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Heightened Insider Trading Risks



The COVID-19 pandemic has created novel challenges for market participants. In this rapidly changing environment, it is imperative that directors and officers of public companies be mindful of their insider trading responsibilities and take an overly conservative approach to compliance.

Insider trading regulations have been adopted across Canada in furtherance of the fundamental premise that all persons should have equal access to material information when trading in securities. In particular, Section 76 of the Securities Act (Ontario) provides, amongst other matters, that anyone in a “special relationship” with an issuer is prohibited from trading or “tipping” with respect to securities of an issuer if they have knowledge of a material fact or material change with respect to the issuer that has not been generally disclosed. The definition of “special relationship” is broad, and includes the following:

(a) an insider, affiliate or associate of (i) the issuer; (ii) a party proposing or considering whether to make a take-over bid for the issuer; or (iii) a party proposing or considering whether to enter into a business combination with the issuer or acquire a substantial portion of its property;

(b) a party engaging or considering whether to engage in any business or professional activity with the issuer or a party described in (a)(ii) or (iii) above;

(c) a director, officer or employee of: (i) the issuer; (ii) a subsidiary of the issuer; (iii) a party directly or indirectly controlling the issuer; or (iv) a party described in (a)(ii) or (ii) or (b) above; and

(d) a party that learns of a material fact or material change from any other party in a “special relationship” with the issuer, and who knows or ought reasonably to have known of the existence of such a relationship.

In the United States, the co-directors of the United States Securities and Exchange Commission (SEC) Division of Enforcement recently issued a statement emphasizing the SEC’s commitment to ensuring market integrity during this global health crises and reminding market participants of their insider trading obligations.1 While Canadian regulators have not yet published any specific guidance related to insider trading in the context of COVID-19, the SEC statement is instructive for participants on both sides of the border.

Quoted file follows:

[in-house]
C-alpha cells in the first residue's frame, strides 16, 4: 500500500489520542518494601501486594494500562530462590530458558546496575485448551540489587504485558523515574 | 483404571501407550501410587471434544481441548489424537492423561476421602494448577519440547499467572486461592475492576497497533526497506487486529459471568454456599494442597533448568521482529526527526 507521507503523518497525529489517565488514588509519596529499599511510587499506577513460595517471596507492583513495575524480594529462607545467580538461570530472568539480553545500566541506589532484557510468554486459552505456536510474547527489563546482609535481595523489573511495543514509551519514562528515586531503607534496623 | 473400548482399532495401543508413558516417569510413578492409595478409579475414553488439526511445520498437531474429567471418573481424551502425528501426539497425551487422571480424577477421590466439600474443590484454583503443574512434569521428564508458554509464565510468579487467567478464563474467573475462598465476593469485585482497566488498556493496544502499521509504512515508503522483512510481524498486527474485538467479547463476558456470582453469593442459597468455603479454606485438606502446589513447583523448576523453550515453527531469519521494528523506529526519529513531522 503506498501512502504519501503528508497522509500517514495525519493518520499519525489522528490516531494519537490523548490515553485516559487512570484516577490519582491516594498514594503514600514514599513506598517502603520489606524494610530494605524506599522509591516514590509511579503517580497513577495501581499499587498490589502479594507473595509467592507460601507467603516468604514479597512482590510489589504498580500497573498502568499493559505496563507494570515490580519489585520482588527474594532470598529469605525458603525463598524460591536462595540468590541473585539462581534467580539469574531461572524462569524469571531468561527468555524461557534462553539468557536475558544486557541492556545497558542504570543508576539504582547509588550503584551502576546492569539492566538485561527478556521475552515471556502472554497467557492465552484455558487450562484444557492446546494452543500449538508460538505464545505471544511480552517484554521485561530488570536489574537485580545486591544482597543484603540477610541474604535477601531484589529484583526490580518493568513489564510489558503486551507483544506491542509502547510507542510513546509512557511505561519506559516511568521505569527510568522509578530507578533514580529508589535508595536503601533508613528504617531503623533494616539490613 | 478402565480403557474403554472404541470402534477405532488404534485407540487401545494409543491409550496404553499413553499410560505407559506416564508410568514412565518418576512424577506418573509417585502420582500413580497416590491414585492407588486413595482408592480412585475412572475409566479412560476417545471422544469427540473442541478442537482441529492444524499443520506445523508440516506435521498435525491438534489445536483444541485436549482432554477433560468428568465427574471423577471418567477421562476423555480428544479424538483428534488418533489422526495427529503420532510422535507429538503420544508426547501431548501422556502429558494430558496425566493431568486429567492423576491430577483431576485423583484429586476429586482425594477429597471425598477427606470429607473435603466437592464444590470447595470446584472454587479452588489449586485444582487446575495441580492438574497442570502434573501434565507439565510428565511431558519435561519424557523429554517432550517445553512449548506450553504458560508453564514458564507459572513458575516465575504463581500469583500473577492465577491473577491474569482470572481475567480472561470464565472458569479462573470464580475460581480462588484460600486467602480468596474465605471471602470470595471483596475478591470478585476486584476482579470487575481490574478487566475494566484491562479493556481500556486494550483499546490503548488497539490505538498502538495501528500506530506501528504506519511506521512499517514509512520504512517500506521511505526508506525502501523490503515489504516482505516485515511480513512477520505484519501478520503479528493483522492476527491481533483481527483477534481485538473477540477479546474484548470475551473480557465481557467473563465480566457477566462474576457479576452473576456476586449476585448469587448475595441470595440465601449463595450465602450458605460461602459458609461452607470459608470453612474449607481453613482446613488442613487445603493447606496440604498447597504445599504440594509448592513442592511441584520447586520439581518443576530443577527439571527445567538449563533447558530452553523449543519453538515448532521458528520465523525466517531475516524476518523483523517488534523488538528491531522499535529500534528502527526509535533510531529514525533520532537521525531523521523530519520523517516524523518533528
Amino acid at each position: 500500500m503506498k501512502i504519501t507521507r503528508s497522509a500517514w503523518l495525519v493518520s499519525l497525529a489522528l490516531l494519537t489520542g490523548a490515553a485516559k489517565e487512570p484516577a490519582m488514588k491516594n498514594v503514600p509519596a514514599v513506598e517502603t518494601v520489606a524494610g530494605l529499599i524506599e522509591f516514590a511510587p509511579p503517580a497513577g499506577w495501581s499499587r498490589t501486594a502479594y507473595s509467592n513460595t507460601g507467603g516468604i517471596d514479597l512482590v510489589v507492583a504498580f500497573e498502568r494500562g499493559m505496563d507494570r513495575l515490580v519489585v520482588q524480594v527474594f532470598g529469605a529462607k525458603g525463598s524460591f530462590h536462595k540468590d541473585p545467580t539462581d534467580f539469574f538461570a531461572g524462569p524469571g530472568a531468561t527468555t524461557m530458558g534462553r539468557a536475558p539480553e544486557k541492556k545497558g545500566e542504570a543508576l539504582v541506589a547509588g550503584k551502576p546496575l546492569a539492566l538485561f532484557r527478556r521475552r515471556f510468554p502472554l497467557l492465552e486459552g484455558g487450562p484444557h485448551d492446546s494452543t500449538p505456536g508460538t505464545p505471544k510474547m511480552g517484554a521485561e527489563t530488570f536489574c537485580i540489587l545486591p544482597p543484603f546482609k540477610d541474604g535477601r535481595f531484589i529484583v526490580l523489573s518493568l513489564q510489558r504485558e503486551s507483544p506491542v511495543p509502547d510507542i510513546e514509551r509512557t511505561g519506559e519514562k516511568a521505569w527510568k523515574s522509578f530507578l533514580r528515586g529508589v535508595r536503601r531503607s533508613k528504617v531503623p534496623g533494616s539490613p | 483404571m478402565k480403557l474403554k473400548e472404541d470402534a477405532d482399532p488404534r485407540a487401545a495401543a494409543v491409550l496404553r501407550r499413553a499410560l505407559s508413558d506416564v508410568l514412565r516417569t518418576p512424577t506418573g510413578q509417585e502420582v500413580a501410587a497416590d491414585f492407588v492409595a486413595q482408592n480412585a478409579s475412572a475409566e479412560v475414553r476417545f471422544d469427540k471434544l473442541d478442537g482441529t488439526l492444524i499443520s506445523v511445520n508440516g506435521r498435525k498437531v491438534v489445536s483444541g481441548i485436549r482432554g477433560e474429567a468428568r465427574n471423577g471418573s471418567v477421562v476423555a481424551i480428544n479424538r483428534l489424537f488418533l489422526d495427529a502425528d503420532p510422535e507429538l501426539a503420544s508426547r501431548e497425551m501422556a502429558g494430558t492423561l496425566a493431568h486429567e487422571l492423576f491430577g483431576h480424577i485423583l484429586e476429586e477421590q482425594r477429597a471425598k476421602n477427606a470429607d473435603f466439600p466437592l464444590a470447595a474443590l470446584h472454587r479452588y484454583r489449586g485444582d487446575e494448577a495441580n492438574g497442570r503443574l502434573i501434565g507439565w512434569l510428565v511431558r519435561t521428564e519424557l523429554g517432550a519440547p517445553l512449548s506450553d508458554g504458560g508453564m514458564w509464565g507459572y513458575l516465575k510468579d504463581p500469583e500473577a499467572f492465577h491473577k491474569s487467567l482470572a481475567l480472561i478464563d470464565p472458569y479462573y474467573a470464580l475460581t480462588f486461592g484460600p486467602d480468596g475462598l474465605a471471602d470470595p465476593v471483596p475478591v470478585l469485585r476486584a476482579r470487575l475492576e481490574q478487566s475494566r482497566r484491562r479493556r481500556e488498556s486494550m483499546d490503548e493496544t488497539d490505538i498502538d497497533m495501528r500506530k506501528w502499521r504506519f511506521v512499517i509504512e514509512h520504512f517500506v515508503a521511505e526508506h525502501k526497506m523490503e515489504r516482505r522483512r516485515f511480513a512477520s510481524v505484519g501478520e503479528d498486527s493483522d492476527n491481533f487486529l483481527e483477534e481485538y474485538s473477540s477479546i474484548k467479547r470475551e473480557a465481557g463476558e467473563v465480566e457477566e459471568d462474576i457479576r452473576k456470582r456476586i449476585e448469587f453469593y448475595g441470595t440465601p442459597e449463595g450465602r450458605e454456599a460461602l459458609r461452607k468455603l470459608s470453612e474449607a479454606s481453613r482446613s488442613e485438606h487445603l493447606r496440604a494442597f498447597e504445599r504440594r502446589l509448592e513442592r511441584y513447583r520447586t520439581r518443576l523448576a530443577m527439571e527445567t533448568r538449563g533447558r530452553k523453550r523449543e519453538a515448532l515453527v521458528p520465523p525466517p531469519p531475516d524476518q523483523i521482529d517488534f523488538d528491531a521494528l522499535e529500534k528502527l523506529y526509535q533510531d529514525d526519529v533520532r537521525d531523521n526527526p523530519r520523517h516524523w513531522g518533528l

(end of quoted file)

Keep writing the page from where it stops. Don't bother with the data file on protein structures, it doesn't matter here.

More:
The SEC noted that undisclosed material information during the COVID-19 crises “may hold even greater value than under normal circumstances.” For example, operations which have been curtailed due to the pandemic may have an impact not only an issuer’s current quarter, but also on its future condition due to seasonal changes, availability of skilled labour, availability of financing and permit expiration, amongst other matters. These exponential consequences may ultimately lead to adjustments to an issuer’s operational and development plans, thereby heightening the value of present-day undisclosed material information.

Further, the SEC noted that a greater number of people may have access to undisclosed material information during this period than in less challenging times. For example, the increase in the number of employees working from home may raise concerns about potential access to information by family members and others sharing remote working environments. In addition, certain issuers may currently avail themselves of extensions to usual filing deadlines for financial statements and MD&A pursuant to Ontario Instrument 51-502 – Temporary Exemption from Certain Corporate Finance Requirements (Instrument 51-102),2 which was adopted in response to the pandemic. As a result, material undisclosed information which would otherwise be disseminated pursuant to such filings may need to be secured by issuers for a longer period of time than usual during the COVID-19 crises, thereby further increasing the risk of inadvertent disclosure.

With these heightened risks in mind, issuers should consider the following in order to better secure their material undisclosed information and avoid inadvertent insider trading during this period:

  • Take this opportunity to review and update insider trading policies, codes of ethics and disclosure controls and procedures as necessary;
  • Impose management/insider blackouts on trading for companies availing themselves of emergency extensions to filing deadlines, in accordance with Instrument 51-102 and Part 9 of National Policy 11-207 – Failure-to-File Cease Trade Orders and Revocations in Multiple Jurisdictions;
  • Cease purchases under normal course issuer bids if applicable;
  • Ensure that employees and others are aware of insider trading regulations and policies, including familiarity with what constitutes undisclosed material information and the broad definition of “special relationship”; and
  • Remind employees to be aware of cybersecurity issues to protect against hacking.


1 See Statement from Stephanie Avakian and Steven Peikin, Co-Directors of the SEC’s Division of Enforcement, Regarding Market Integrity, US Securities and Exchange Commission (Mar. 23, 2020), https://www.sec.gov/news/public-statement/statement-enforcement-co-directors-market-integrity.
2 See Instrument 51-102, https://www.osc.gov.on.ca/en/SecuritiesLaw_sn_20200323_51-502_general-order-temporary-exemption-certain-corporate-finance-requirements.htm.

This publication is a general summary of the law. It does not replace legal advice tailored to your specific circumstances.

For more information, please contact the author of this article or any member of our Securities Group.